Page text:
I recently came across the All Psych website which I found to be a very good resource for anyone interested in Psychology. I was reading the Personality synopsis section and was struck by the goals of psychology delineated there :
Psychology is the study of thoughts, emotions, and behavior, and their interaction with each other and the world. There are five basic goals of psychology:
1. Describe – The first goal is to observe behavior and describe, often in minute detail, what was observed as objectively as possible
2. Explain – While descriptions come from observable data, psychologists must go beyond what is obvious and explain their observations. In other words, why did the subject do what he or she did?
3. Predict – Once we know what happens, and why it happens, we can begin to speculate what will happen in the future. There’s an old saying, which very often holds true: “the best predictor of future behavior is past behavior.”
4. Control – Once we know what happens, why it happens and what is likely to happen in the future, we can excerpt control over it. In other words, if we know you choose abusive partners because your father was abusive, we can assume you will choose another abusive partner, and can therefore intervene to change this negative behavior.
5. Improve – Not only do psychologists attempt to control behavior, they want to do so in a positive manner, they want to improve a person’s life, not make it worse. This is not always the case, but it should always be the intention.
To me the five major goals of psychology follow the five general stages that I usually talk about: The first stage in my analysis of disparate phenomenons begins with it being descriptive and focused on clearly delineating the phenomenon under study and is generally biological. The second stage usually tries to find the impulses or reasons behind the phenomenon and is more related to explaining causes for the phenomenon and is generally related to motivation. The third stage is usually concerned with development of phenomenon such that we can get some basic predictive properties in the mundane real world and is generally related to outward behavior. The fourth stage is usually focussed on how the phenomenon can be kept in check and is generally related to social dimensions (conformity and peer pressures). The fifth stage is usually related to how the phenomenon sort of gets a unique personal flavor and is generally related to individualistic and individuation dimensions.
Now, as an example I will try to make a case that though all the major theoretical approaches in personality psychology make use of all the stages and have as their goal all the five goals as delineated above; some of them are more focussed on one particular goal/ stage and thus are characterized by that goal/ stage.
Let me briefly review the major theoretical approaches to personality psychology below in the light of this framework:
- Trait / Biological approaches to personality: I believe it is fair to group the biological and trait theories under the same group as the major feature of these theories is to outline the number of factors that can be used to describe a personality adequately. They are primarily descriptive in nature. One can argue that biological theories also explain the traits in terms of underlying biological markers; but that is juts begging the question one level down. Why does neurotransmitter system A over activation lead to this observable trait? They just describe the higher trait in terms of a lower biological phenomenon and are very good at descriptive level; but they lack explanatory powers.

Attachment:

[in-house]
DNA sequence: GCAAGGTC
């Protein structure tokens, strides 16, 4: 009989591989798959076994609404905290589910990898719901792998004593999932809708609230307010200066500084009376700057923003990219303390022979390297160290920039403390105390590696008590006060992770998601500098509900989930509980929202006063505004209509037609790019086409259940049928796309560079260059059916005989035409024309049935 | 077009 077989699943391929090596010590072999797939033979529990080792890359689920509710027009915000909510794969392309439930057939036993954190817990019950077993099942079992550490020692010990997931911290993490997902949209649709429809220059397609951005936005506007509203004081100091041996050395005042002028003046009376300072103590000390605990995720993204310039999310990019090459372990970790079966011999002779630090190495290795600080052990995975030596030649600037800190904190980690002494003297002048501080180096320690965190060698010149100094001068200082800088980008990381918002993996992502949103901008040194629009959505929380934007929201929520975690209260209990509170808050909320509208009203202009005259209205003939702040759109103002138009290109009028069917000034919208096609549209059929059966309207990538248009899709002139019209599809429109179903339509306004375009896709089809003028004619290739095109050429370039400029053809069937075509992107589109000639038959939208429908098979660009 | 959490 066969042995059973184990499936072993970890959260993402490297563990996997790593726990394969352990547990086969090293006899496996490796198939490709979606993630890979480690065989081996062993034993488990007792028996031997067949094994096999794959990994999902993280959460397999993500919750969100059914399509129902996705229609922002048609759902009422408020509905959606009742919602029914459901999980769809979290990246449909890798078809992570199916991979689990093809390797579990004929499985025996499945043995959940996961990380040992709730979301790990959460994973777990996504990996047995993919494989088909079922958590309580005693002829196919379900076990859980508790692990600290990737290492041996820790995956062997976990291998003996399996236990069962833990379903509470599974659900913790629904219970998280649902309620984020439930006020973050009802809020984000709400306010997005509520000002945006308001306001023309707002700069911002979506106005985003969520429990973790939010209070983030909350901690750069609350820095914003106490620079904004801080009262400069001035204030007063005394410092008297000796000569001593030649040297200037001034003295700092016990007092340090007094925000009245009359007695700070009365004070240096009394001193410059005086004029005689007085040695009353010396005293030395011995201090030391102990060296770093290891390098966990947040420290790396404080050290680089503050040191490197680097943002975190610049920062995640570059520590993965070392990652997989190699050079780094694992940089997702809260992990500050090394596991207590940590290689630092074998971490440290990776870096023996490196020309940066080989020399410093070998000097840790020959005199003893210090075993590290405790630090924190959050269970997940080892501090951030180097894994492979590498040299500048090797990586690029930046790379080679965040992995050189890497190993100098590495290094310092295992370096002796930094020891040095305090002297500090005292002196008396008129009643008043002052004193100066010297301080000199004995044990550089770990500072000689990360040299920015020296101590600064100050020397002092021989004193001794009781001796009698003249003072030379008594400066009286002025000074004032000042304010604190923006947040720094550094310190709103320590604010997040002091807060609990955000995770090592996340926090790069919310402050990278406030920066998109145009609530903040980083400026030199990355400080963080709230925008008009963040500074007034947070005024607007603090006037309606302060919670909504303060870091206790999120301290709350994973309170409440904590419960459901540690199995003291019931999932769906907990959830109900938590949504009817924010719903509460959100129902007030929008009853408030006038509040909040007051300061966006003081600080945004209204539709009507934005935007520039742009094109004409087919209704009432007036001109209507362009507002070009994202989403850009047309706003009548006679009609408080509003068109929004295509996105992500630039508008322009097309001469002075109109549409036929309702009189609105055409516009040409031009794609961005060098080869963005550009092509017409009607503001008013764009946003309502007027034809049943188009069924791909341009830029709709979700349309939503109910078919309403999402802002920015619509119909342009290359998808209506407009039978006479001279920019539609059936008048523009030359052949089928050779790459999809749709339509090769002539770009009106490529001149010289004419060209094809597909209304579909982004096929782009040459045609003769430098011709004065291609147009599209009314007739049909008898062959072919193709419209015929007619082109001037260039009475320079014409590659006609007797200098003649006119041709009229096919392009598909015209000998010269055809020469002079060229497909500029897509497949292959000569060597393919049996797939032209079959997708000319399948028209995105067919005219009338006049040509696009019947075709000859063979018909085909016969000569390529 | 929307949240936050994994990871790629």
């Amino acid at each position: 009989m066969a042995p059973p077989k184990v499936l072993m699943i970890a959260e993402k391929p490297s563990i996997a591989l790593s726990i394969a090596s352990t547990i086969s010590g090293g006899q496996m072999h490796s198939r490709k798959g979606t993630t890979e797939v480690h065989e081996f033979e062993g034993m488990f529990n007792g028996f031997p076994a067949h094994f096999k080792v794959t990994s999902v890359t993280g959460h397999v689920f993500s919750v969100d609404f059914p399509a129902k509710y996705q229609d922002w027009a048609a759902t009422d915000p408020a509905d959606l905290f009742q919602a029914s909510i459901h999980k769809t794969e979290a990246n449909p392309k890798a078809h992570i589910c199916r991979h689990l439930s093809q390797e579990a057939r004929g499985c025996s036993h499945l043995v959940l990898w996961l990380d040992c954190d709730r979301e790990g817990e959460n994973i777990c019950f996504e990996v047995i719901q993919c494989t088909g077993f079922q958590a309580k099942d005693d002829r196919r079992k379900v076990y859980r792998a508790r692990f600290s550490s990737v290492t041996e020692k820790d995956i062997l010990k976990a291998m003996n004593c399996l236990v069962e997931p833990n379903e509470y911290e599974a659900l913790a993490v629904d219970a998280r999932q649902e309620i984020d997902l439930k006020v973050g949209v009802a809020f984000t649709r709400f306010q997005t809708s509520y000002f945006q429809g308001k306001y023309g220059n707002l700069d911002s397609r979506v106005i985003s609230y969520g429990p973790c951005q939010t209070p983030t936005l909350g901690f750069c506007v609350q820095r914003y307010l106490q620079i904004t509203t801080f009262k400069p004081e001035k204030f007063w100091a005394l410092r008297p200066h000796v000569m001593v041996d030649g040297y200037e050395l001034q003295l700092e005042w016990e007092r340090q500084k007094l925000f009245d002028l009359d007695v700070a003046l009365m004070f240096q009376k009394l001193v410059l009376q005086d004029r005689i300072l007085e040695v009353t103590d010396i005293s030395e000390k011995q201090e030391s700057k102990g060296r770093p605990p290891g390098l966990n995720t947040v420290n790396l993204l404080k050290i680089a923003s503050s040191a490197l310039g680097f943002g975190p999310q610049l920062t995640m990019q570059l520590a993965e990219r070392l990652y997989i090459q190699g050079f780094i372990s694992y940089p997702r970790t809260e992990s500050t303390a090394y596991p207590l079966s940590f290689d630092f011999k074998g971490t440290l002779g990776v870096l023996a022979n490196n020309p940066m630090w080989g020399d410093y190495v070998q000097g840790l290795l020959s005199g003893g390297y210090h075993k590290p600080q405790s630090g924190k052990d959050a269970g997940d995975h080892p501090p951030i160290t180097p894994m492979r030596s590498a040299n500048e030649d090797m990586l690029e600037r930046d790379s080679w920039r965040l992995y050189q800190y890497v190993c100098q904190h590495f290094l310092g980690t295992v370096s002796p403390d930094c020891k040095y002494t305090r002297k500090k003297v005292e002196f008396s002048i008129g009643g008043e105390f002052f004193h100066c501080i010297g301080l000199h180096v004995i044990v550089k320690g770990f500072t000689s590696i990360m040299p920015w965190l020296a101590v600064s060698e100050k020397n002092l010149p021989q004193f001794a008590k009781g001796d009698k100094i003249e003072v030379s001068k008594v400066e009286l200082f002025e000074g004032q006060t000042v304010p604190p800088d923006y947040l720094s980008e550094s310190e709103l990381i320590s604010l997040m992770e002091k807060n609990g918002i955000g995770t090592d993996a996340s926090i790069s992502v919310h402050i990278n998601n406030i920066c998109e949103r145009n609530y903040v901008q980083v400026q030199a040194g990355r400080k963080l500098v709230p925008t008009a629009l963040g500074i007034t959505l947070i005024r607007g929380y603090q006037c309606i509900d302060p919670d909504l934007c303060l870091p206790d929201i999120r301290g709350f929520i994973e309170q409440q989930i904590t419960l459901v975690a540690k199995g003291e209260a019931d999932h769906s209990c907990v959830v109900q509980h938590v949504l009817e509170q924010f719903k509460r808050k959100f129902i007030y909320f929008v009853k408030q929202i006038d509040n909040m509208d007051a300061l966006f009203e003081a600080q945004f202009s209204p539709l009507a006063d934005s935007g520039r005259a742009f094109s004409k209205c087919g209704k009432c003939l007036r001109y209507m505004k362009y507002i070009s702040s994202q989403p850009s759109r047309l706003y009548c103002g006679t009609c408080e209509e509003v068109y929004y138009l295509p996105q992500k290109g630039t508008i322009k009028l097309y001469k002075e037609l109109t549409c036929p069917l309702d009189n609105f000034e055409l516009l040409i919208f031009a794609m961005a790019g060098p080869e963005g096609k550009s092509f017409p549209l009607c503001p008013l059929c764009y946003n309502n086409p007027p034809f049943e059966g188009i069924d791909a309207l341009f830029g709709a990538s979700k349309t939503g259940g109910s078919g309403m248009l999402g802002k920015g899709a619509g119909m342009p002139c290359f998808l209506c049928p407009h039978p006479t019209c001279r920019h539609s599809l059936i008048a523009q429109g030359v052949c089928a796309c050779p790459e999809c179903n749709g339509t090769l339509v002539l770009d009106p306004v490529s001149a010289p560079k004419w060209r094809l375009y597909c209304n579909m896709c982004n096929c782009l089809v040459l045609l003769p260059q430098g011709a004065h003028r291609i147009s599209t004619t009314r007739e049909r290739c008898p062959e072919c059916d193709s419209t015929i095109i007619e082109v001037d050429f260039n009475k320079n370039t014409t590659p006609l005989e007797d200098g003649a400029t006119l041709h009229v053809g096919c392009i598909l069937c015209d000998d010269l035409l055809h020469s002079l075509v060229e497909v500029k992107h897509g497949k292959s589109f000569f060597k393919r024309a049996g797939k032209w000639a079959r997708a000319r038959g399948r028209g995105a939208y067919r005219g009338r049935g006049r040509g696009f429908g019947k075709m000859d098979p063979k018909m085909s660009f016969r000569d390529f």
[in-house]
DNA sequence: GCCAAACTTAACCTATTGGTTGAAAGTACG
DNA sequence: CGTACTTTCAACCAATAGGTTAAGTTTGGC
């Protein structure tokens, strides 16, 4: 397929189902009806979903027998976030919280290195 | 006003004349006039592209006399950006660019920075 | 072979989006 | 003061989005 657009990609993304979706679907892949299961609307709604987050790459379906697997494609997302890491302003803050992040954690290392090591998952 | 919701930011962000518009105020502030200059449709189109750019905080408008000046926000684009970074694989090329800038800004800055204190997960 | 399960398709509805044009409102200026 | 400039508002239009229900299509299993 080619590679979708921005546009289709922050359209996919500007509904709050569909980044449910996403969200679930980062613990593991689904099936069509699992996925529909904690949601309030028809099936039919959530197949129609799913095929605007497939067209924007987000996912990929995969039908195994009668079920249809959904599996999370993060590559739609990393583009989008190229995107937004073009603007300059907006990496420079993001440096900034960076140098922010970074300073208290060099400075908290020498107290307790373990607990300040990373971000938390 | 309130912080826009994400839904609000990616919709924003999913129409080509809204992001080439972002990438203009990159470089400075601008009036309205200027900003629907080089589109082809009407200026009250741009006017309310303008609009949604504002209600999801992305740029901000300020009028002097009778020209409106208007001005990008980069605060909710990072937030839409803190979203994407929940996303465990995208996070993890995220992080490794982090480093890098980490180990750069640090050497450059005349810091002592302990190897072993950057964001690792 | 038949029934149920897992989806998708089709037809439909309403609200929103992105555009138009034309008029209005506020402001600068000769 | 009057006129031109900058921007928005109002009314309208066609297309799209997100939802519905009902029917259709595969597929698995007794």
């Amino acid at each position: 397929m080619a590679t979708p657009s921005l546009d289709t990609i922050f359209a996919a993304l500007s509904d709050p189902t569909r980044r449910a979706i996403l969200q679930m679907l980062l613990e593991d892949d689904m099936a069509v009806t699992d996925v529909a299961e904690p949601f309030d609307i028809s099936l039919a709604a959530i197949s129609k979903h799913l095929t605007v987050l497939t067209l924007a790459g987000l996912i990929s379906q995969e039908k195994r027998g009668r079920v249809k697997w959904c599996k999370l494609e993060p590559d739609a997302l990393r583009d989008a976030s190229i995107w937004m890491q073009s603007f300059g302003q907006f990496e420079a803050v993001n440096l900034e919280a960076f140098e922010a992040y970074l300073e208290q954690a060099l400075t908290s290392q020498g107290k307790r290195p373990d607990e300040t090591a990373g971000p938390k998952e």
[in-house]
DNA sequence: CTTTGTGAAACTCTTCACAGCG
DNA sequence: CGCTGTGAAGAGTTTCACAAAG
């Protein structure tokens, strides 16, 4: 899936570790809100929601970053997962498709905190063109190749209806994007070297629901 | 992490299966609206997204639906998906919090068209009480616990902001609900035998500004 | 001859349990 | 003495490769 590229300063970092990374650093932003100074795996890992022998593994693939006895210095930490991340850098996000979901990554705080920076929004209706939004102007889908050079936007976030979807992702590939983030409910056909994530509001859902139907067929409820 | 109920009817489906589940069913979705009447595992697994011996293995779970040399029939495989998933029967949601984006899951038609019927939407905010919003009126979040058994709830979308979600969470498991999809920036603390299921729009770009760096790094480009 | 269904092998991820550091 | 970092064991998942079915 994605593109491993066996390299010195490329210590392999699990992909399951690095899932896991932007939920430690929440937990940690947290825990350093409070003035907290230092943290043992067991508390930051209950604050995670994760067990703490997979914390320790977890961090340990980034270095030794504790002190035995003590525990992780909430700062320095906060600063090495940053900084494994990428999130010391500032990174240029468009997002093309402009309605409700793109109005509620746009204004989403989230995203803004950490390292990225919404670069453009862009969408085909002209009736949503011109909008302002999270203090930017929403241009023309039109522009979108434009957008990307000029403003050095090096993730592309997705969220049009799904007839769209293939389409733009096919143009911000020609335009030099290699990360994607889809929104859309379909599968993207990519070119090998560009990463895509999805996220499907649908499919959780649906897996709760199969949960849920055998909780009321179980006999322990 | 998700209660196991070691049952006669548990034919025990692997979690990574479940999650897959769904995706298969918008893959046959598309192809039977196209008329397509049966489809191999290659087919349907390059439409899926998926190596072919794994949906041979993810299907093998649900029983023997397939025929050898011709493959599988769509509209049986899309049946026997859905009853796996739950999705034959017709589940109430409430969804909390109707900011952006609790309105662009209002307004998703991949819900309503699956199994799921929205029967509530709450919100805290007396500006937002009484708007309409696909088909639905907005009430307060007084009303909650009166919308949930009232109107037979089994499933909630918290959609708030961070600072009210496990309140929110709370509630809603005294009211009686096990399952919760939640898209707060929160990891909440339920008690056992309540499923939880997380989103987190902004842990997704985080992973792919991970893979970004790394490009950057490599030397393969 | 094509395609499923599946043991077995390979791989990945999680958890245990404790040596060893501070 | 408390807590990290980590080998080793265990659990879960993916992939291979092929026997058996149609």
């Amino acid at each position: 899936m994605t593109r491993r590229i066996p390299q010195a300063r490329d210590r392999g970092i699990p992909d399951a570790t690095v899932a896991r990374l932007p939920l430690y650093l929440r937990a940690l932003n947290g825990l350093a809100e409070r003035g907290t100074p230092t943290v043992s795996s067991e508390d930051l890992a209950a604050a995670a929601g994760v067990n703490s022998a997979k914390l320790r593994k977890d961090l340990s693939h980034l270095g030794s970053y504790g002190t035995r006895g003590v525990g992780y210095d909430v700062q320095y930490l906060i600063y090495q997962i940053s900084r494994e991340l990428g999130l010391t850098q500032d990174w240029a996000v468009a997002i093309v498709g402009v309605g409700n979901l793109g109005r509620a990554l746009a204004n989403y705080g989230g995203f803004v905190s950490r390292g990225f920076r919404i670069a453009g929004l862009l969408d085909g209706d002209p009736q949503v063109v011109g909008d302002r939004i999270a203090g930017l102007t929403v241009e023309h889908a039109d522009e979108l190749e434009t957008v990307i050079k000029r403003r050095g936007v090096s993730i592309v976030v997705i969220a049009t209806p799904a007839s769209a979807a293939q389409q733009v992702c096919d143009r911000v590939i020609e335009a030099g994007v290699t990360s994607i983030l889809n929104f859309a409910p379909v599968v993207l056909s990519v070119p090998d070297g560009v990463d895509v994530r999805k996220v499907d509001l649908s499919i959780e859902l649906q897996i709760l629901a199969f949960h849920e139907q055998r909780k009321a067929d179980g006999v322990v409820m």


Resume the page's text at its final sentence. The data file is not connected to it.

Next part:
- Psycho dynamic/ Psychoanalytical theories: These theories, the most famous being that of Freud, try to explain the personality and are totally obsessed in trying to find reasons for all and sundry observable phenomenon including accidental slips of tongues. these are very good at explanatory levels, but not very good at other levels like predicting personality from childhood experiences or even in adequately describing the personality structure. They are more focussed on dynamics and less on structure.
- Behavioristic/ behavior genetics theories: These theories , the most famous being Skinnerian theories are most concerned with predicting behavior based on past experiences/ learning. These are the S-R or CS-CR theories and operant theories; the primary motivation not being to either describe or to explain personality; but just to predict how a behavior can be predicted given a personality (previous behavioristic learning). Thus the primary focus on the ability to predict phenomenon and applications too limited to situations and traits that can lead to predictability.
- Social learning/ Cognitive theories: These theories like that of Bandura, Beck etc are more concerned with how personality can be ingrained or learned and controlled. Both Bandura’s bobo doll experiments as well as CBT point to the direction and focus of these approaches: what are the right conditions of personality formation and how that process can be controlled either by providing right role models/ environments conducive to social learning or by changing our cognitive schema. The action has moved away from describing or explaining or predicting to controlling how a good and socially acceptable personality can be formed/ learned.
- Existential – Phenomenological theories: These theories, like that of Maslow, are more concerned with how to improve one’s personality. The focus is on flows, self-actualization, self-transcendence or whatever. One has moved away from mere description, analysis, prediction or control to actually thinking about what is a good personality and how to attain it; hence the primary focus on finding meaning; finding full potential and on improvement and positive psychology